Google's systems treat new gTLDs like ...
Of course it should be possible to use any kind of URL design. It wouldn’t make sense for Google to exclude many sites just because they don’t use the URL’s query component for the search function.
Did you check Google’s documentation? For the target property it says:
"This must be a URL that points to an address on the same domain as the content being ...
That happens automatically. Google extracts what it thinks are key bits of information from the page, without needing any special markup or configuration on the site owner's part.
It's likely an evolution of the list and table snippets which started appearing around 2011.
However, Google does use ccTLDs as a signal for geotargeting, so if you can avoid using a ccTLD for content which is intended to have a wider audience than a specific country, I'd recommend doing so.
There's a very similar question/discussion here: Advantages of country TLD vs. .com
No. From Google's FAQ:
*.com, .org, .gov, .ponies—does my top-level domain impact my site's performance in search?
Google's goal is to return the best and most relevant results to the user, regardless of the top-level domain. If our system determines that the best result is a page on a new gTLD, we'll return that page in search results.*
If your exact search term is going to be the full 'John Smith', I am pretty certain that you are indeed correct and that having /johnsmith would be better as you are targeting a more refined search term and the extension matches up completely with the search term, which we can only assume is a good thing.
All data on a page should be in the same language to make language detection easier for search engines. On a page with <html lang="fr"> English keywords could actually be harmful because (at least) Google doesn’t use just the lang attribute to determine the real language.
In practice … I wouldn’t waste time with keywords. I don’t know any relevant ...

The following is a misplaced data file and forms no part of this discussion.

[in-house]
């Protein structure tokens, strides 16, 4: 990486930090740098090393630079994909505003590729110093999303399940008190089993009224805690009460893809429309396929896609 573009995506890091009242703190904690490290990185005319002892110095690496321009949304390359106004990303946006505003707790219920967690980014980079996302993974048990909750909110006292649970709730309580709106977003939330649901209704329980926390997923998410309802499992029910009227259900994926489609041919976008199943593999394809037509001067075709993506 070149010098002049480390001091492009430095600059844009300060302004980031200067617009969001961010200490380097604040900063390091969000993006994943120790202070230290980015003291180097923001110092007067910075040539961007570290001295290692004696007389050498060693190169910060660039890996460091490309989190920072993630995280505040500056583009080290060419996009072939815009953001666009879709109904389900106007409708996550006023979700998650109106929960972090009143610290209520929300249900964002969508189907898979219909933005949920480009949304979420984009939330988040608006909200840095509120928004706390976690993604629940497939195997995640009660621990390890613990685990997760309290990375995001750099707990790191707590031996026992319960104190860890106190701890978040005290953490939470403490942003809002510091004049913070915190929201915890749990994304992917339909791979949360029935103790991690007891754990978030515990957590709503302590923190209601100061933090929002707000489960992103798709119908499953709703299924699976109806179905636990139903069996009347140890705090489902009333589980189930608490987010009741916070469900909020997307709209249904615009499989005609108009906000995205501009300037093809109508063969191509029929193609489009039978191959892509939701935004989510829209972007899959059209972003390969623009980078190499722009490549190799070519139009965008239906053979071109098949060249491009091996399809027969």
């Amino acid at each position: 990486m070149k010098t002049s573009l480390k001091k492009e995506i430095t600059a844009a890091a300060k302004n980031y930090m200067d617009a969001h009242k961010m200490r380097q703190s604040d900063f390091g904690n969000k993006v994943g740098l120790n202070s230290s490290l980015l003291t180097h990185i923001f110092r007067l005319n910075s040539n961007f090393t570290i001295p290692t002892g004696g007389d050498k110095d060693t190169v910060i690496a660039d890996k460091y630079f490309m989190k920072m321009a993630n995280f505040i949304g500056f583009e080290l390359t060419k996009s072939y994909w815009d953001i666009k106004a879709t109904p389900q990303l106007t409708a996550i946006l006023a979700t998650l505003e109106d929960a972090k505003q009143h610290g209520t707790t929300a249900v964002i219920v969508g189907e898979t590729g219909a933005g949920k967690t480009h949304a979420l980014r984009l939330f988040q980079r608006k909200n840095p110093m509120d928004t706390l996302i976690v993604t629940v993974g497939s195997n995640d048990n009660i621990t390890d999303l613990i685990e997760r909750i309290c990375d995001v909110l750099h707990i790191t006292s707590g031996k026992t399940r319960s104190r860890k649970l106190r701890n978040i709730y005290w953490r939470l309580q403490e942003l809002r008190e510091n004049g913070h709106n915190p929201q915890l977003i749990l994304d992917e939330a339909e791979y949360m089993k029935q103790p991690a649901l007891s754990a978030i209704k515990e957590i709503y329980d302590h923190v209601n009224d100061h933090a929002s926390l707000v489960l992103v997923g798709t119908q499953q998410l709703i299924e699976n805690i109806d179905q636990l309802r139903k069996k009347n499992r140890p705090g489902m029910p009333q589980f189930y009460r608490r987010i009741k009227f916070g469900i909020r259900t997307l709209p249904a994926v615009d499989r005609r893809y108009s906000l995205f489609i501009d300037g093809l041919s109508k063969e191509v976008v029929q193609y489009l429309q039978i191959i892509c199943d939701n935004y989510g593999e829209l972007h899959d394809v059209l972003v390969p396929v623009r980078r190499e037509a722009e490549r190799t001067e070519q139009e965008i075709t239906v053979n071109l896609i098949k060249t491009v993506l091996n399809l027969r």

20,000 records is not a lot at all. It's not uncommon for a table to have millions of records and, if your database is designed properly, still be very fast. So using Autocomplete with a table of 20,000 or even one million records is definitely feasible and shouldn't be slow. If it is you need to revisit your database design and SQL queries to make sure ...
Search engine robots don't perform searches on your site directly (i.e., using search forms). In order for them to crawl and index search results, the search parameters would have to be contained within URLs, like:
Sure there are concerns in dumping huge numbers of pages onto your site and whether it would be considered spam or not or have a negative SEO effect. I just want to give my perspective since I feel you are within a safe range of pages and likely have fair domain trust due to domain age and stability.
My experience is this.
My site can add over 3000 pages ...
After some investigation it turns out that this is a problem with Google Maps. The red pin pointer is inserting some text on the page which is getting pulled into search results so it's not really something that can be fixed until Google look into it. Oh well.
Yes. Although Google can submit some forms they generally do not do so. So any content that is only available via a form submission should be assumed to be hidden from search engines.
Yes. This is functionally the same as an HTML sitemap.
You can also submit an XML sitemap (although they don't guarantee crawling).
A site needs to exist for a while and get popular before Google will recommend it for its brand name and URL.
The good news is that Google is indexing your site and will show it in search results in "verbatim" mode:
This indicates that Google knows about the website and will show it if you say "I really mean what I'm searching for, don't show me synonyms ...
Google and other major search engines are pretty good at learning and returning brandings that are purposely mispelt. Even my own site spelt BYBE Google used to returning results for 'BABY' and 'BABE' for almost a year, other good examples:
All purposely misspelt; Google will associate the correct and incorrect ...
Using the inurl operator for Google should do the trick. Assuming your PDF files all have the .pdf extension, adding -inurl:pdf to your search will exclude those URLs.
You have an error in your robots.txt file.
On line 11 you have Allow: /, a robots.txt file doesn't say what files and directories you can allow, only what you can disallow. The only supported commands for the robots.txt file are "User-agent" and "Disallow".
As the Disallow: /random command is after the invalid command it is possible the Google Searchbot ...